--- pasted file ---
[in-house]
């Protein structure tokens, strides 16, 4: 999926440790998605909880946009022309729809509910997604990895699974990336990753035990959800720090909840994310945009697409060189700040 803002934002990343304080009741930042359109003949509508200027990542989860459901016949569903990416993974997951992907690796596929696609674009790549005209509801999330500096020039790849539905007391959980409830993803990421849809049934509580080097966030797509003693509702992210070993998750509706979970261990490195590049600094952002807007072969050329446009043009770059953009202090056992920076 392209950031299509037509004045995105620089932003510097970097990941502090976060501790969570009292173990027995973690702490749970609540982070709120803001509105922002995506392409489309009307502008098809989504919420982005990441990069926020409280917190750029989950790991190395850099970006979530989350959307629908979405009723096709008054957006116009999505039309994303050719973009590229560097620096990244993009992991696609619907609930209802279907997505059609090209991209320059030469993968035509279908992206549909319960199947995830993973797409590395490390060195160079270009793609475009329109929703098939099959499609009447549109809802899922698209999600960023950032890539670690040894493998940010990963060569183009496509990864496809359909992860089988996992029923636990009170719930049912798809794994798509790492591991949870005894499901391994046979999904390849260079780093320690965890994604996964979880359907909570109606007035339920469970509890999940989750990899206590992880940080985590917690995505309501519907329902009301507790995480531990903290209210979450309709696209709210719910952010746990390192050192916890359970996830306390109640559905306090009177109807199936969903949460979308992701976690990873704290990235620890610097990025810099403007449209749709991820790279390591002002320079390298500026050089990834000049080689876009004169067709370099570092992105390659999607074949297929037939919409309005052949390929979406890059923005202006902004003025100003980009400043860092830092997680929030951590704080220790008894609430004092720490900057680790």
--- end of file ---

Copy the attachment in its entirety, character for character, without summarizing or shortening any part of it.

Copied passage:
[in-house]
């Protein structure tokens, strides 16, 4: 999926440790998605909880946009022309729809509910997604990895699974990336990753035990959800720090909840994310945009697409060189700040 803002934002990343304080009741930042359109003949509508200027990542989860459901016949569903990416993974997951992907690796596929696609674009790549005209509801999330500096020039790849539905007391959980409830993803990421849809049934509580080097966030797509003693509702992210070993998750509706979970261990490195590049600094952002807007072969050329446009043009770059953009202090056992920076 392209950031299509037509004045995105620089932003510097970097990941502090976060501790969570009292173990027995973690702490749970609540982070709120803001509105922002995506392409489309009307502008098809989504919420982005990441990069926020409280917190750029989950790991190395850099970006979530989350959307629908979405009723096709008054957006116009999505039309994303050719973009590229560097620096990244993009992991696609619907609930209802279907997505059609090209991209320059030469993968035509279908992206549909319960199947995830993973797409590395490390060195160079270009793609475009329109929703098939099959499609009447549109809802899922698209999600960023950032890539670690040894493998940010990963060569183009496509990864496809359909992860089988996992029923636990009170719930049912798809794994798509790492591991949870005894499901391994046979999904390849260079780093320690965890994604996964979880359907909570109606007035339920469970509890999940989750990899206590992880940080985590917690995505309501519907329902009301507790995480531990903290209210979450309709696209709210719910952010746990390192050192916890359970996830306390109640559905306090009177109807199936969903949460979308992701976690990873704290990235620890610097990025810099403007449209749709991820790279390591002002320079390298500026050089990834000049080689876009004169067709370099570092992105390659999607074949297929037939919409309005052949390929979406890059923005202006902004003025100003980009400043860092830092997680929030951590704080220790008894609430004092720490900057680790």